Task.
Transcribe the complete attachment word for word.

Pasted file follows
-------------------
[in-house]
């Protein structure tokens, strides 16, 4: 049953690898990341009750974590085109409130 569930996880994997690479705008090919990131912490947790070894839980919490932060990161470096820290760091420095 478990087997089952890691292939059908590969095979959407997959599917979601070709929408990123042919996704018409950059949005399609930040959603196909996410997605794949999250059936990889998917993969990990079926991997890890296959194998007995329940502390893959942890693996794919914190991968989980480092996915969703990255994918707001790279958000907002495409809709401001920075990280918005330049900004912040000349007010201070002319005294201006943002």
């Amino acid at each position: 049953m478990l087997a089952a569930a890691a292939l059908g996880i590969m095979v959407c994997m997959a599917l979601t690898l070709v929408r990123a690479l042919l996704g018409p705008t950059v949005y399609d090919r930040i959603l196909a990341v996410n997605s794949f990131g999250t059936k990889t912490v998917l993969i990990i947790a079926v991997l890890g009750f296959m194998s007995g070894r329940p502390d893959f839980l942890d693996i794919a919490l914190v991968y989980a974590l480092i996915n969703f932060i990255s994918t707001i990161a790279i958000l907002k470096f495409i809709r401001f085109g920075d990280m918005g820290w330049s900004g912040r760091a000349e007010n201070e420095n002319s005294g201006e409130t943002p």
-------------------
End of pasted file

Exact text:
[in-house]
């Protein structure tokens, strides 16, 4: 049953690898990341009750974590085109409130 569930996880994997690479705008090919990131912490947790070894839980919490932060990161470096820290760091420095 478990087997089952890691292939059908590969095979959407997959599917979601070709929408990123042919996704018409950059949005399609930040959603196909996410997605794949999250059936990889998917993969990990079926991997890890296959194998007995329940502390893959942890693996794919914190991968989980480092996915969703990255994918707001790279958000907002495409809709401001920075990280918005330049900004912040000349007010201070002319005294201006943002």
């Amino acid at each position: 049953m478990l087997a089952a569930a890691a292939l059908g996880i590969m095979v959407c994997m997959a599917l979601t690898l070709v929408r990123a690479l042919l996704g018409p705008t950059v949005y399609d090919r930040i959603l196909a990341v996410n997605s794949f990131g999250t059936k990889t912490v998917l993969i990990i947790a079926v991997l890890g009750f296959m194998s007995g070894r329940p502390d893959f839980l942890d693996i794919a919490l914190v991968y989980a974590l480092i996915n969703f932060i990255s994918t707001i990161a790279i958000l907002k470096f495409i809709r401001f085109g920075d990280m918005g820290w330049s900004g912040r760091a000349e007010n201070e420095n002319s005294g201006e409130t943002p």